Choose carefully when selecting branded giveaways

branded giveaways

Those little tchotchkes that firms hand out at conferences and events can go a long way to keeping the firm’s name high in the minds of recipients. Giveaway items like notepads, squeezy balls and all the rest are usually chosen for their broad appeal and utility. The theory is that functional gifts get wide use, spreading the firm’s name farther (while cementing it in the minds of those who use the items). Typically inexpensive, they’re nice gestures as well as smart marketing investments that support the firm’s branding. Unless they don’t…

When selecting branded knickknacks for giveaways, it’s important to assess your choice with care or risk unintended consequences that render your effort useless or, at worst, actually damage the brand. Before you place that order for 500 cute widgets, consider these questions:

  • Is it truly useful? Sometimes an item seems useful but doesn’t work well in real-world conditions. Key chains, for instance, are something everyone needs but most people have already. You may give out hundreds of them, but they’re most likely to end up in the hands of a young relative or tossed in a drawer rather than in the pockets and purses of the professional audience you’re targeting. Little notebooks are adorable, but unless they’re quite small or quite large, they probably won’t see much use.
  • Does it stand out? When many firms give out the same types of items, yours can easily get lost in the fray. Pens and notepads are ubiquitous at events where industry swag is plentiful. That’s not to say you shouldn’t choose them – everyone needs and uses these things. Just be sure your branded pens and pads are nice enough to make the cut when recipients get home and decide which to keep and which to offer their favorite niece.
  • Is it recognizable? Your giveaways should stand out, but not so much that they’re a complete mystery to the people who get them. I once received a lovely, um, thing at a lunch and learn event. I appreciated the gesture. Unfortunately, I had no idea what it was or how to use it, and neither did anyone else at the event. It looked vaguely technological, so I asked my college-age techie later that day, to no avail. Since we couldn’t figure out any sort of use for the whatever-it-was, it ended up in the trash.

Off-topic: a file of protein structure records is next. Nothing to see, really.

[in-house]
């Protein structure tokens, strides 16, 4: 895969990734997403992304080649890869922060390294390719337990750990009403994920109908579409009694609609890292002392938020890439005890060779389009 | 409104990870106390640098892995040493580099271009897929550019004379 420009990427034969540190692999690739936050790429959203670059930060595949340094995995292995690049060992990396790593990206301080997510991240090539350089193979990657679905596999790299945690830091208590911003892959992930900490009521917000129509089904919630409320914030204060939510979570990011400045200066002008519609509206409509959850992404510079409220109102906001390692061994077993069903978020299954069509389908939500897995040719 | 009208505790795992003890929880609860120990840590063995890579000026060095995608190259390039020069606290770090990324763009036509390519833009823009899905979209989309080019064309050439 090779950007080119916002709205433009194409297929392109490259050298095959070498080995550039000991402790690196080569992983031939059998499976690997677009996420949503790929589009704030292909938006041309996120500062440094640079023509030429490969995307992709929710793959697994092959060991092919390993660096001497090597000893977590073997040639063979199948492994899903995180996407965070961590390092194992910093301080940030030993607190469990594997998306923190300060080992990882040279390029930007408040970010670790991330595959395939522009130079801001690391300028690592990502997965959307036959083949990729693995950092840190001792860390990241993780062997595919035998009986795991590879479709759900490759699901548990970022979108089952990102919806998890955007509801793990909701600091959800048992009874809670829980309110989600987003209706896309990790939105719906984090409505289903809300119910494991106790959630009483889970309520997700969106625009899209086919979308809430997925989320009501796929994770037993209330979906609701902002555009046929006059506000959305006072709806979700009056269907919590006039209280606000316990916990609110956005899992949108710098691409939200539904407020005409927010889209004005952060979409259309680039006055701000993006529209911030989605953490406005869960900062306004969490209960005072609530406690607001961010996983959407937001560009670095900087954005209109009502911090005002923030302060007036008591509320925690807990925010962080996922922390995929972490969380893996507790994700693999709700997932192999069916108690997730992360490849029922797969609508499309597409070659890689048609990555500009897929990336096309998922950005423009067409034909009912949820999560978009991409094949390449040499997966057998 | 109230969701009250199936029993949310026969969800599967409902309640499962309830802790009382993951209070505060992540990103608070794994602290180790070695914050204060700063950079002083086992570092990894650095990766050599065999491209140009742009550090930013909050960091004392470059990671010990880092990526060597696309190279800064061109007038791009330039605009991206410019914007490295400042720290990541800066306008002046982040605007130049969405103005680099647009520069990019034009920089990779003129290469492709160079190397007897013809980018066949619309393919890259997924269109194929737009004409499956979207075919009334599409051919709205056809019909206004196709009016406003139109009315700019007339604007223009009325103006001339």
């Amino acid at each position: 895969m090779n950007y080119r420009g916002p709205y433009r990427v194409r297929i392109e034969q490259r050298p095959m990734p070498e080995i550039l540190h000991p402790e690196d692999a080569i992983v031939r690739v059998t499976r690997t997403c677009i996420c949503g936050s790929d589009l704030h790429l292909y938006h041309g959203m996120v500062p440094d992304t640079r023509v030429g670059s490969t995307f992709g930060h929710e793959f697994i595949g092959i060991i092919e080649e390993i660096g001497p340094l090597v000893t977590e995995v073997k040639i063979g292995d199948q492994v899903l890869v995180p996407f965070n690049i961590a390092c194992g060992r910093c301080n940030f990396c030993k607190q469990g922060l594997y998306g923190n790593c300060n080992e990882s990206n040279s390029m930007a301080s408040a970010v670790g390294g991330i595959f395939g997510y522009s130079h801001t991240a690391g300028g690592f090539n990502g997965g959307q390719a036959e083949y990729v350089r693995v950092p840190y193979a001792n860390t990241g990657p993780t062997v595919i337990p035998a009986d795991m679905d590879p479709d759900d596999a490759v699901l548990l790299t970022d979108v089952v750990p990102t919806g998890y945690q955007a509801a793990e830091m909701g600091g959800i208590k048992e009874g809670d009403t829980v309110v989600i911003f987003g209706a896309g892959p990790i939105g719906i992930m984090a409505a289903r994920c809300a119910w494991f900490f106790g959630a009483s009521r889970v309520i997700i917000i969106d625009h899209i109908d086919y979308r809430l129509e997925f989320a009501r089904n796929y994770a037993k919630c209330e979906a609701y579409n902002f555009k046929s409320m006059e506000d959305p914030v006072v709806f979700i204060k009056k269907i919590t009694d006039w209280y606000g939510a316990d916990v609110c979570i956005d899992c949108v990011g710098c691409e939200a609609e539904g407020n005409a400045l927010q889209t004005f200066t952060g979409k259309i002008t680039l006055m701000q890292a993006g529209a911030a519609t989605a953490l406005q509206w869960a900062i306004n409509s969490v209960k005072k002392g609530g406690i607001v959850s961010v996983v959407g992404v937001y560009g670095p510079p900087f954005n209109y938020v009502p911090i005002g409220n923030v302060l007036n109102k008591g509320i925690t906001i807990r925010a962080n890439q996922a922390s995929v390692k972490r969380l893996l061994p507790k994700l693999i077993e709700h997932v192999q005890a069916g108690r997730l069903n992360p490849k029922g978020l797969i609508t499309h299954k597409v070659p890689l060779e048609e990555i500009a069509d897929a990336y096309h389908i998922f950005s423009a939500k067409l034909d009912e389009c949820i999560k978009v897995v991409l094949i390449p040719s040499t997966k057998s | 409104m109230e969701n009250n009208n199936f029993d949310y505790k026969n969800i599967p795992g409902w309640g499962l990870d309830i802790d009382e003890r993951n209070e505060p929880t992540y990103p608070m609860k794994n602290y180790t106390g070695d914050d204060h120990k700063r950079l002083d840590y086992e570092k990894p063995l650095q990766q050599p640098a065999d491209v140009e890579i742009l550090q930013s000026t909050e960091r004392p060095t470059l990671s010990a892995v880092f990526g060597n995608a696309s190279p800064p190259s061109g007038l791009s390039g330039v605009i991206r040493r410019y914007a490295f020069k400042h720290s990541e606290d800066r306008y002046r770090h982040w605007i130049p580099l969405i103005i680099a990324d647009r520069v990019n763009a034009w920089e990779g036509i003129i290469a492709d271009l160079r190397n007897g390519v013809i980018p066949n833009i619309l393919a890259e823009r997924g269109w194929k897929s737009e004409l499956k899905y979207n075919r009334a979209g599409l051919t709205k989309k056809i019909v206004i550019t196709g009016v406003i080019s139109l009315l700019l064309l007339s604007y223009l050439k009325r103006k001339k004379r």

• Does it work? Your item must be of a high enough quality to perform its intended function. Years ago, a family member worked in a large health sciences facility frequented by medical researchers and their followers, pharmaceutical reps. As a result, our household was well stocked with pens branded for various drugs. I am the proud owner of not one, but two Viagra pens that refuse to stay erect enough for use. That’s right: my Viagra pens are limp and flaccid, with points that won’t protrude sufficiently to perform.

So what’s the perfect giveaway? That will vary with the whims of the recipient, to some extent. Here are a few of the branded items I’ve used often and appreciated most:

  • Pens that do work and write particularly smoothly or feel good in the hand
  • Purse-sized bottles of natural bug repellant, hand cleanser, and solution for cleaning glasses, complete with a small cloth
  • Bottle openers that fit on my keychain
  • Porcelain travel mugs (from my favorite bail bonding company, naturally)
  • Portable power packs/battery boosters for electronic devices
  • Notebooks just the right size and sticky pads of all sizes
  • Lip balm eggs

Everyone is different, but you’ll always be in good shape when your items are useful, attractive, a little unusual (but not so unfamiliar they’re useless), and most of all, when they work.

 

 

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Sarah Warlick

Sarah Warlick founded Proof Positive Content to provide professional service firms with high-quality content that resonates with their individual audiences. Sarah's writing appears in books, on dozens of firm websites and in Accounting Today, Social Media Today, various professional journals and other leading publications, but usually under another name. Ghostwriters rarely get the glory - their clients do!

1 Comment

  1. David Fritz on June 2, 2018 at 1:11 pm

    Excellent post! Valuable insights here.

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